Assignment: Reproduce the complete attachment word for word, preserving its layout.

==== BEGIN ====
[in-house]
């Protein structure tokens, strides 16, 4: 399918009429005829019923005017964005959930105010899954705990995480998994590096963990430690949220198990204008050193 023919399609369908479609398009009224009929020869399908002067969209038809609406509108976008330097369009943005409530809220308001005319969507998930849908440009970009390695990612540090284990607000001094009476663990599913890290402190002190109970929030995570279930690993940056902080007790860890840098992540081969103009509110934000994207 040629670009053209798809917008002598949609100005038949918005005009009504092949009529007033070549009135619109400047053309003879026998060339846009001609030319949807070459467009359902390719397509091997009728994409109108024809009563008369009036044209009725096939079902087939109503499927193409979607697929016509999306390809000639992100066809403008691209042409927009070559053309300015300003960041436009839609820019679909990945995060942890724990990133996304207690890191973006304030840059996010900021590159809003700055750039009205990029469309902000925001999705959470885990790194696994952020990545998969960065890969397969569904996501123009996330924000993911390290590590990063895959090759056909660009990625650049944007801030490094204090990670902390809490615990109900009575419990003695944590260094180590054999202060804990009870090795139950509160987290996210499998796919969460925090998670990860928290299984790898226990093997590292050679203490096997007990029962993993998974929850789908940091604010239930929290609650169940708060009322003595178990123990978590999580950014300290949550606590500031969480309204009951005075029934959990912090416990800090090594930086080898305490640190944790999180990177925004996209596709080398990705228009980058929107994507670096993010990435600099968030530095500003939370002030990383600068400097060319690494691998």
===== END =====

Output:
[in-house]
């Protein structure tokens, strides 16, 4: 399918009429005829019923005017964005959930105010899954705990995480998994590096963990430690949220198990204008050193 023919399609369908479609398009009224009929020869399908002067969209038809609406509108976008330097369009943005409530809220308001005319969507998930849908440009970009390695990612540090284990607000001094009476663990599913890290402190002190109970929030995570279930690993940056902080007790860890840098992540081969103009509110934000994207 040629670009053209798809917008002598949609100005038949918005005009009504092949009529007033070549009135619109400047053309003879026998060339846009001609030319949807070459467009359902390719397509091997009728994409109108024809009563008369009036044209009725096939079902087939109503499927193409979607697929016509999306390809000639992100066809403008691209042409927009070559053309300015300003960041436009839609820019679909990945995060942890724990990133996304207690890191973006304030840059996010900021590159809003700055750039009205990029469309902000925001999705959470885990790194696994952020990545998969960065890969397969569904996501123009996330924000993911390290590590990063895959090759056909660009990625650049944007801030490094204090990670902390809490615990109900009575419990003695944590260094180590054999202060804990009870090795139950509160987290996210499998796919969460925090998670990860928290299984790898226990093997590292050679203490096997007990029962993993998974929850789908940091604010239930929290609650169940708060009322003595178990123990978590999580950014300290949550606590500031969480309204009951005075029934959990912090416990800090090594930086080898305490640190944790999180990177925004996209596709080398990705228009980058929107994507670096993010990435600099968030530095500003939370002030990383600068400097060319690494691998």